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Buss3 A2 Key Terms

Business

QuestionAnswer
Corporate objectives A quantifiable statement of a business’s goals which should include measurable targets.
Functional objectives A quantifiable statement of a department’s goals which should enable it to contribute to the achievement of the business objective.
Functional strategy The plan by which the department intends to achieve its functional objectives on a day-to-day basis.
SMART targets Specific Measurable Agreed Realistic Time-based
Cash-flow targets A financial objective focused on maintaining a healthy cash balance.
Cost minimisation The process by which businesses attempt to maximise profits by keeping costs low.
ROCE targets The minimum percentage return a business strives to achieve from the capital employed in business activities.
Shareholders’ returns The financial rewards to a shareholder in return for their investment; this can include dividends paid and increased share value.
Satisficing Aiming to achieve a satisfactory level of profit.
Executive director A member of the board of directors who also holds a position of responsibility in the business on a day-to-day basis, for example marketing director, finance director.
Non-executive director A member of the board of directors who does not work for the business on a day-to-day basis but sits on the board in an advisory or consultative role.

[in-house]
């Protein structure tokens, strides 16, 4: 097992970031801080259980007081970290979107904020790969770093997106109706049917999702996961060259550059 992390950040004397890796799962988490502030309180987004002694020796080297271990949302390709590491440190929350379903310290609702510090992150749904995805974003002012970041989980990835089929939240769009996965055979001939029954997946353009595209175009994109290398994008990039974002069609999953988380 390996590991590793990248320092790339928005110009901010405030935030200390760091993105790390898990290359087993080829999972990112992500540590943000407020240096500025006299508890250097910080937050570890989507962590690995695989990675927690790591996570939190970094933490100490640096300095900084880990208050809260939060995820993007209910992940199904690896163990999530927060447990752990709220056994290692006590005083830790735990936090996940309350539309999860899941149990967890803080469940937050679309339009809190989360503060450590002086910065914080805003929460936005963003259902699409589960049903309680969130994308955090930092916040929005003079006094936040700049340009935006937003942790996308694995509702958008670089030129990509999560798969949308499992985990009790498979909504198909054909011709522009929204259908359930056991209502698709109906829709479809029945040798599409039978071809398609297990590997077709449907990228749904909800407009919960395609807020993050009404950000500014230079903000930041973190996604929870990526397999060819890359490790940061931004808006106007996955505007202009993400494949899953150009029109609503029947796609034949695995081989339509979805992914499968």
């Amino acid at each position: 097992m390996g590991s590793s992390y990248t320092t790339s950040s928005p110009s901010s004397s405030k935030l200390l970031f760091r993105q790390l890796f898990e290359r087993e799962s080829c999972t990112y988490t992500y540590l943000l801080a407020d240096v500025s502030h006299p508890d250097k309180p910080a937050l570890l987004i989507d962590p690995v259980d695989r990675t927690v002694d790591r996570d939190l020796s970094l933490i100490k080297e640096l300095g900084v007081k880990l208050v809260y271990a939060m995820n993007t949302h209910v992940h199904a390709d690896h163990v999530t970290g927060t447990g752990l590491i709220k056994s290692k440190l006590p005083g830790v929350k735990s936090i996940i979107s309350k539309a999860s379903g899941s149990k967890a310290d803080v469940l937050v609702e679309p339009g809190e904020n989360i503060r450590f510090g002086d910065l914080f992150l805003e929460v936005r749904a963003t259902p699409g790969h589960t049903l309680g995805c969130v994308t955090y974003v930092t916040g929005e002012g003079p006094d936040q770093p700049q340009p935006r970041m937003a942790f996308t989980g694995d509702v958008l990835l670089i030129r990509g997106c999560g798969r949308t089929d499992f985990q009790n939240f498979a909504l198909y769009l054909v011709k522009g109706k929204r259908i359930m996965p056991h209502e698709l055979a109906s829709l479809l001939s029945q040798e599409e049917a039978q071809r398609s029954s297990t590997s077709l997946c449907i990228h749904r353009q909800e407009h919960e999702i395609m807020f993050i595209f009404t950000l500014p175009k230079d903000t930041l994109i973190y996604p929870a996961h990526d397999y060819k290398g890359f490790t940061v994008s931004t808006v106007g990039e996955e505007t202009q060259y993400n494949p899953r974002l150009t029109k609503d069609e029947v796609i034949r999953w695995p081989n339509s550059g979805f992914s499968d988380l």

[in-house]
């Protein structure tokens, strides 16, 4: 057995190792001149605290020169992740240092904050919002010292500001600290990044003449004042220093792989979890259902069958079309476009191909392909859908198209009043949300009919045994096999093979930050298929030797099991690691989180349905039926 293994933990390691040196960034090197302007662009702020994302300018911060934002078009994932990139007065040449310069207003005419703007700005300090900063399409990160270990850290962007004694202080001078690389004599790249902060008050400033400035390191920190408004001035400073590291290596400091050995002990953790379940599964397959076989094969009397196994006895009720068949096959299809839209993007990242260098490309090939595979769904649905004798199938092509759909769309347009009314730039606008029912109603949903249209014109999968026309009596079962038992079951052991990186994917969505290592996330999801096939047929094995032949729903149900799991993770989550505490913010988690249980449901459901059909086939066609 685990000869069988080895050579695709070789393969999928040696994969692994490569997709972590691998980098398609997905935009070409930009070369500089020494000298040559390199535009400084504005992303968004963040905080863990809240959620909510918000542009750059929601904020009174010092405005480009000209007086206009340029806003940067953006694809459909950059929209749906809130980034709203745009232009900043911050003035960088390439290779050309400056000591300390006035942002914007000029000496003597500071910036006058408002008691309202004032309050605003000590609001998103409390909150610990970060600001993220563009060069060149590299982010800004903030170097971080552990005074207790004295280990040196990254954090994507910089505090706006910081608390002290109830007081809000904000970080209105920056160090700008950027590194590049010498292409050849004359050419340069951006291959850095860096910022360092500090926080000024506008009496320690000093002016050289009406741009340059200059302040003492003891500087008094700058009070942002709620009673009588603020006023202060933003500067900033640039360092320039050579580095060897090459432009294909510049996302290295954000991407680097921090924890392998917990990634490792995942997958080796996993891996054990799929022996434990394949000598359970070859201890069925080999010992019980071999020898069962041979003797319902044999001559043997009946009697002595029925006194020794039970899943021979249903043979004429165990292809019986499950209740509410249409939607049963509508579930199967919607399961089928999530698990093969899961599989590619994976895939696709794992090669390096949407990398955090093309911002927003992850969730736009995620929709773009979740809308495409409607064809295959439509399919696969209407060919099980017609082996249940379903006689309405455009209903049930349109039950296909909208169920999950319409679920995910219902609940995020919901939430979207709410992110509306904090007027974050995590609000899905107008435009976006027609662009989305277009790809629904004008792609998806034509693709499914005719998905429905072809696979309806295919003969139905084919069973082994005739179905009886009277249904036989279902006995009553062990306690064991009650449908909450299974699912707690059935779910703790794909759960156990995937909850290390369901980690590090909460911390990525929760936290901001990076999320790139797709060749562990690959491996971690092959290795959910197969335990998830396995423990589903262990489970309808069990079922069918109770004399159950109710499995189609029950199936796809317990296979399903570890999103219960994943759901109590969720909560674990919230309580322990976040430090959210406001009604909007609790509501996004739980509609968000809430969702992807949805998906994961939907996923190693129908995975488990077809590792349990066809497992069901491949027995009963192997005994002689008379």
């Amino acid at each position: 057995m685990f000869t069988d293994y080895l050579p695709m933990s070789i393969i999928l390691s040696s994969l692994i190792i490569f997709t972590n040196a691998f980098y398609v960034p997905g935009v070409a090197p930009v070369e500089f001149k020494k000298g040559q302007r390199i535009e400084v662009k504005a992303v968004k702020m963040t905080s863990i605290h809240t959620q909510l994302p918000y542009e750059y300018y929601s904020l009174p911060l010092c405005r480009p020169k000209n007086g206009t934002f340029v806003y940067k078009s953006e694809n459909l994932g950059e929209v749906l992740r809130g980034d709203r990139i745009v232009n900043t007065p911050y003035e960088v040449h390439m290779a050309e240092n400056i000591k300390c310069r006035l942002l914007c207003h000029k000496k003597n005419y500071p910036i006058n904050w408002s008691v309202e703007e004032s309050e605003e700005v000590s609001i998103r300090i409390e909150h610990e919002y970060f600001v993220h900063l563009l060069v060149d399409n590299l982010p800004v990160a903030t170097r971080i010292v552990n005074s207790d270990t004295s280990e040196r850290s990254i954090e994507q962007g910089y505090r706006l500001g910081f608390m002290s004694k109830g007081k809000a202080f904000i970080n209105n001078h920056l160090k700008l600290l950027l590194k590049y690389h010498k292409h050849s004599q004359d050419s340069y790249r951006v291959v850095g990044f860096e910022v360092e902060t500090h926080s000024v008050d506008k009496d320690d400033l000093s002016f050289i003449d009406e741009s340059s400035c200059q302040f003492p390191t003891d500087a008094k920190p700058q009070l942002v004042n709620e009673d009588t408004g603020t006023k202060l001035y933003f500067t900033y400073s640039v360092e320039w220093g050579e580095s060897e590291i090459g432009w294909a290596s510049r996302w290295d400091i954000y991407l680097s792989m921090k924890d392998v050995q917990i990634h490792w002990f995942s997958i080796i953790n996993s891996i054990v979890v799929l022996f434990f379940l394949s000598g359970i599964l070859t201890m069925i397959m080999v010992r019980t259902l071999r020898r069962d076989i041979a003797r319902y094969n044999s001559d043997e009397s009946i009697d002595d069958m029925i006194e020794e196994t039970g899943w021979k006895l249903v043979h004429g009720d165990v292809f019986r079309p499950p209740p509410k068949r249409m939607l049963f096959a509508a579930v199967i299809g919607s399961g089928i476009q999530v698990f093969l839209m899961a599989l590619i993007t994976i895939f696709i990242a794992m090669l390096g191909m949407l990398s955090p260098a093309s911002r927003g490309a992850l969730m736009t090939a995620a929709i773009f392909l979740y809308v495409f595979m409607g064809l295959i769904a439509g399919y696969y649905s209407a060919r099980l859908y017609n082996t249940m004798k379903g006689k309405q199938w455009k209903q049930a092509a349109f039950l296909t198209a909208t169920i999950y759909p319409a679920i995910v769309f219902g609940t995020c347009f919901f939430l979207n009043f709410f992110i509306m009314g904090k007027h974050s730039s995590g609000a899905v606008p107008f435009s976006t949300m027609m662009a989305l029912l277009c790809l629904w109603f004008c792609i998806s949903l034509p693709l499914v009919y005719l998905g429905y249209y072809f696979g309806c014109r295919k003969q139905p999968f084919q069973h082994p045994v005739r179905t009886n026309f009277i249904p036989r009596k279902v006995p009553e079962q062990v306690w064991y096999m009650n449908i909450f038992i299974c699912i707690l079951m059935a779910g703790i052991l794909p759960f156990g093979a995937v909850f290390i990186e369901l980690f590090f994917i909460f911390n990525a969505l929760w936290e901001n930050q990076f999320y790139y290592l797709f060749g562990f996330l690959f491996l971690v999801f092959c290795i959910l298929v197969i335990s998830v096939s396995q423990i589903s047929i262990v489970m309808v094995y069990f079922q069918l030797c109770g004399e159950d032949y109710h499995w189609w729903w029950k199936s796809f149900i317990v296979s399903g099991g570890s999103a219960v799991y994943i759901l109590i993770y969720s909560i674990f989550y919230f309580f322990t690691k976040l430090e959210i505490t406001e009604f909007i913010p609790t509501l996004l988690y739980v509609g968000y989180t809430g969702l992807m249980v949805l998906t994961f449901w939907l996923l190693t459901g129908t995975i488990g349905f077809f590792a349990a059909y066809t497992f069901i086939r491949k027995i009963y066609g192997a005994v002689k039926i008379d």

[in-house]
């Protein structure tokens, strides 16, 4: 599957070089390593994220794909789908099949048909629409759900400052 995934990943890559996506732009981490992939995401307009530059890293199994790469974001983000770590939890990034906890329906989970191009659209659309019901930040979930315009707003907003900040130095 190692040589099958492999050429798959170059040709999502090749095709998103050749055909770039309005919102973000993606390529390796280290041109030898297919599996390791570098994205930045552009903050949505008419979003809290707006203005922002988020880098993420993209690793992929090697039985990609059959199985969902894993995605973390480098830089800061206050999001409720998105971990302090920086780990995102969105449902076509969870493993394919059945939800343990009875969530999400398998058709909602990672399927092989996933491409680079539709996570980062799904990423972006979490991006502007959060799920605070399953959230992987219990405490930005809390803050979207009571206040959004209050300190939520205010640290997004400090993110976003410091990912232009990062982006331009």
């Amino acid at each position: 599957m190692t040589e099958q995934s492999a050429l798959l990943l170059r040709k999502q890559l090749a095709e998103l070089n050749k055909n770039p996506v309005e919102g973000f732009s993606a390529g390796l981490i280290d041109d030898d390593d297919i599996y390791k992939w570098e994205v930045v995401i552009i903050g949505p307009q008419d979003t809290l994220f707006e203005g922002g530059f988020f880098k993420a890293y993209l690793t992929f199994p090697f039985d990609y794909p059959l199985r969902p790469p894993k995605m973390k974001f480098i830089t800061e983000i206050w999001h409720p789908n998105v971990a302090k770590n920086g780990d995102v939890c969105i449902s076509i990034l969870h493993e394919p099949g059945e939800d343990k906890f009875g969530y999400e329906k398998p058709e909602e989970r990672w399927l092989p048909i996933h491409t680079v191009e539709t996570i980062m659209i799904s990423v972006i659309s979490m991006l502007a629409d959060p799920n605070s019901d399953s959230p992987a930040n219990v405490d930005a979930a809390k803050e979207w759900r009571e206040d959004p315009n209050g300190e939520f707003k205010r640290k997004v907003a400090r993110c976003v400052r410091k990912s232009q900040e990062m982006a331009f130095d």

Income statement A financial document that summarises a business’s trading activity and expenses to show whether it has made profit or a loss.
Gross profit Profit after cost of sales has been deducted.
Operating profit Profit after all other expenses have been deducted, also referred to as net profit.
Gross profit margin Gross profit expressed as a percentage of sales revenue.
Operating profit margin Operating profit expressed as a percentage of sales revenue.
Profit quality The sustainability of profit.
Profit utilisation How profit is being used, i.e. whether it is being ploughed back into the business or distributed to shareholders.
Balance sheet A financial document that summarises the net worth of a business – it balances total assets with total equity and liabilities.
Inventories The IFRS term for stocks.
Total equity The total amount of money being utilised in the business from share capital and retained profit.
Non-current assets (fixed assets) Items of value owned by the business that are likely to be kept for more than one year.
Current assets Resources owned by the business whose value varies as a result of daily business activities, e.g. cash, inventories.
Intangible assets Purchased items without physical form such as goodwill or brand names.
Current liabilities Financial obligations of the business payable within 12 months.
Non-current liabilities (long-term liabilities) Debts that the business has more than one year to repay.
Net current liabilities Current liabilities plus current assets [do not forget that current liabilities are a negative figure and shown in () on the balance sheet]
Net assets Total assets minus total liabilities [also obtained by non-current assets plus net current liabilities minus non-current liabilities].
Working capital A measure of a firm’s ability to meet day-to-day expenses.
Depreciations An accounting practice which allows the value of a fixed asset to be spread over its useful life.
Created by: c appleton